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  • 11 Simple Mistakes That Can Derail Your Grant Application
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11 Simple Mistakes That Can Derail Your Grant Application

Often, the simplest, most basic errors can hurt grant applicants the most. Here are 11 of them:

  1. Failing to allocate enough time to write. Typically, you can assume you will need 120 hours to write, review and revise an NIH application for a three to five-year grant. A smaller, non-governmental grant can take three or four months to complete. Bottom line: Over estimate the time you think you’ll need, and plan all your timelines accordingly.
  2. Skipping the instructions. Do not bend, modify or get creative with them. Follow rules regarding font, font size, margins and word count. Pay attention to details on allowable budget expenses. When in doubt, contact the program officer.
  3. Poor writing. Don’t assume the reader understands your jargon and can follow the compelling rationale or breach the gaps in your logic. Lead the reviewer to logical and natural conclusions. Keep abbreviations, strange acronyms and jargon to a minimum. 
  4. Failing to edit. As mentioned previously, you should edit your proposal yourself and ask others for feedback. 
  5. Inadvertent plagiarism. The NIH runs all grant proposals through plagiarism programs. Before submitting yours, do the same. Programs include iThenticate, Plagiarism Detector and Copyscape. You can even enter sections of your proposal into a search engine to be sure you haven’t inadvertently copied from someone else’s research.
  6. Forgetting the responsible conduct of research plan. You are required to have one for all students (graduate or undergraduate) or postdoctoral researchers who receive a salary from your grant. This ensures appropriate training and oversight. Discuss your plan with your compliance office to be sure you have the right measures in place.
  7. The reviewers did not find your central scientific question interesting. Arguably, the single most common reason for a grant receiving a low score is reviewers’ perception that your central scientific question lacks significance. Reviewer uninterest in your question could stem from your failure to communicate its significance clearly, an overly narrow focus, or a lack of novelty and originality that suggests you are addressing a problem already solved. One way to test your proposal’s significance is to provide a non-expert colleague with a three-sentence If he or she can appreciate why you are doing the work, then you are on the right track.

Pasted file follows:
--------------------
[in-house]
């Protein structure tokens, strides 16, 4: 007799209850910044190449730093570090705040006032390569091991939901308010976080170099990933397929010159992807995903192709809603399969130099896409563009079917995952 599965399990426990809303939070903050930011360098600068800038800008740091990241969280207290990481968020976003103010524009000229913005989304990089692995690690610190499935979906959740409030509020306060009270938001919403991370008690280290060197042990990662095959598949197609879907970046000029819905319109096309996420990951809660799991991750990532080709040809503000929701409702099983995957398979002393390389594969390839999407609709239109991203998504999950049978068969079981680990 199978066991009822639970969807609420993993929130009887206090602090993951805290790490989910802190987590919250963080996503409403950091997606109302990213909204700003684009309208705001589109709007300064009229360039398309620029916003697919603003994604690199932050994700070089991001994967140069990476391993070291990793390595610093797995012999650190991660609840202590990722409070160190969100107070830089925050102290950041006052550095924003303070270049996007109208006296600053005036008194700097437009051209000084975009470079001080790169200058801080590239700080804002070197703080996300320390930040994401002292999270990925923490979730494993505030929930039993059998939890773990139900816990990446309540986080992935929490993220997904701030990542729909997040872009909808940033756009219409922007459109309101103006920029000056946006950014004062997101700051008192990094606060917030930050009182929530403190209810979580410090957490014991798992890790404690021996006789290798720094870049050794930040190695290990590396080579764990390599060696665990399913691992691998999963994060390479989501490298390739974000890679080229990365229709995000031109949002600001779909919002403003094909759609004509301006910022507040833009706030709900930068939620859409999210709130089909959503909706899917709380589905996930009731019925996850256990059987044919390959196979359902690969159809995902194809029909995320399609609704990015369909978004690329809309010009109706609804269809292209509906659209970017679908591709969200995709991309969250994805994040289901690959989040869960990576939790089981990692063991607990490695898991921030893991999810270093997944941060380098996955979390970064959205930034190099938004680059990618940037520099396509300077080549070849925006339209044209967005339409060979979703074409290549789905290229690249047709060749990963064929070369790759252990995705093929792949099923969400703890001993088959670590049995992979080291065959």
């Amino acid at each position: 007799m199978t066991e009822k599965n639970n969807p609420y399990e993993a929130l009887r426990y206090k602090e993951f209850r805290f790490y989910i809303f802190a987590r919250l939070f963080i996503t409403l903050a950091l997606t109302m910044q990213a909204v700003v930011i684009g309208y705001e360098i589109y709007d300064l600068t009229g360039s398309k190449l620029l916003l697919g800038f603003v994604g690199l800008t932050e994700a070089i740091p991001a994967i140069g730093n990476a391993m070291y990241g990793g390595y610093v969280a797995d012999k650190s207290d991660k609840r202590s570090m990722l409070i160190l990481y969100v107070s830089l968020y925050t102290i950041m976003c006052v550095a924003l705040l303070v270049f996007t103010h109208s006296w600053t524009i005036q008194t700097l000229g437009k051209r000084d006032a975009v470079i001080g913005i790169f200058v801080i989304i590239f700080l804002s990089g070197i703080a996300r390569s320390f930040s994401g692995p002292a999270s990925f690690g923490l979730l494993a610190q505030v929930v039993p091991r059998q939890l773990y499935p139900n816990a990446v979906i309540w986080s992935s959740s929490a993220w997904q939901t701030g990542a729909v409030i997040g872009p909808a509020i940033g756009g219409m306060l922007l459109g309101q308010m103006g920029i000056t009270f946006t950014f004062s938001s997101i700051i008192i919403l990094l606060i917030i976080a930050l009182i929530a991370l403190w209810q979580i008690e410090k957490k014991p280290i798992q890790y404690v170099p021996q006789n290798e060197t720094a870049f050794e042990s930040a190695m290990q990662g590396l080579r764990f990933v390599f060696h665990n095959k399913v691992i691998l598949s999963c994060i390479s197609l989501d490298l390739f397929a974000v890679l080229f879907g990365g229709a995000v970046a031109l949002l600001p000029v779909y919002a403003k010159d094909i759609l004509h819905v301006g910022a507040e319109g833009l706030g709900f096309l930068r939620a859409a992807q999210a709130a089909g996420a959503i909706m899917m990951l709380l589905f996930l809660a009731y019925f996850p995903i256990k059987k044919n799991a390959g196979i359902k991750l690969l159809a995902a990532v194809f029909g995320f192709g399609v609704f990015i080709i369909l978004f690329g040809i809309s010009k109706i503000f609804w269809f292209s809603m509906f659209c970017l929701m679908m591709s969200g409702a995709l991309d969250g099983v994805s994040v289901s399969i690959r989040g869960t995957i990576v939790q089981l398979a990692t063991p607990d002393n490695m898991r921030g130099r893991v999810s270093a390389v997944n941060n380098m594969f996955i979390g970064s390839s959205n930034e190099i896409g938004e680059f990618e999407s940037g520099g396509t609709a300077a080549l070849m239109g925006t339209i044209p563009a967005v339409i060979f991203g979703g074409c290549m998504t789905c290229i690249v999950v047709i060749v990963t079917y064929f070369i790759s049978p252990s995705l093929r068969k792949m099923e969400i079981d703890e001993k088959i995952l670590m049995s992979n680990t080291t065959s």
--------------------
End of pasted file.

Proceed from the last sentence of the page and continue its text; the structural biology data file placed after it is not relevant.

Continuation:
8. The preliminary data are weak and call into question your proposal’s feasibility. Or there is an overly large gap between your hypothesis and your preliminary data.
  9. The overall success of your project depends upon the outcome of a key experiment, which you have not performed. There is a natural tendency to organize experiments in a linear and sequential fashion. For a research grant, however, this strategy can be risky. If the succeeding aims all depend on a positive out come of Aim One (which is yet unproven), your whole project depends on that first experiment’s success.
  10. The project’s scope is too ambitious, with multiple hypotheses or rationales that pull the grant in disparate directions. This is called “spaghetti syndrome,” in which every good hypothesis, experiment or reagent in the PI’s pantry is thrown at the problem. This approach rests on the assumption that reviewers will find at least a few good ideas stuck on the proverbial wall, and this will raise their enthusiasm. In reality, this approach diminishes enthusiasm. It suggests a PI is unable to prioritize among the project’s various facets, which can lead to an inefficient deployment of people and resources.
  11. The PI or research team lacks the experience to carry out the proposed work. For first-time and early investigators, reviewers will assess training and accomplishments during the postdoctoral years. For more senior investigators, reviewers will look at past career experience and productivity. If a particular approach is unproven with respect to your lab, the most reliable strategies are:
    • Identifying and soliciting an outside collaborator with a published track record in the method
    • Devoting existing lab efforts to generate the preliminary
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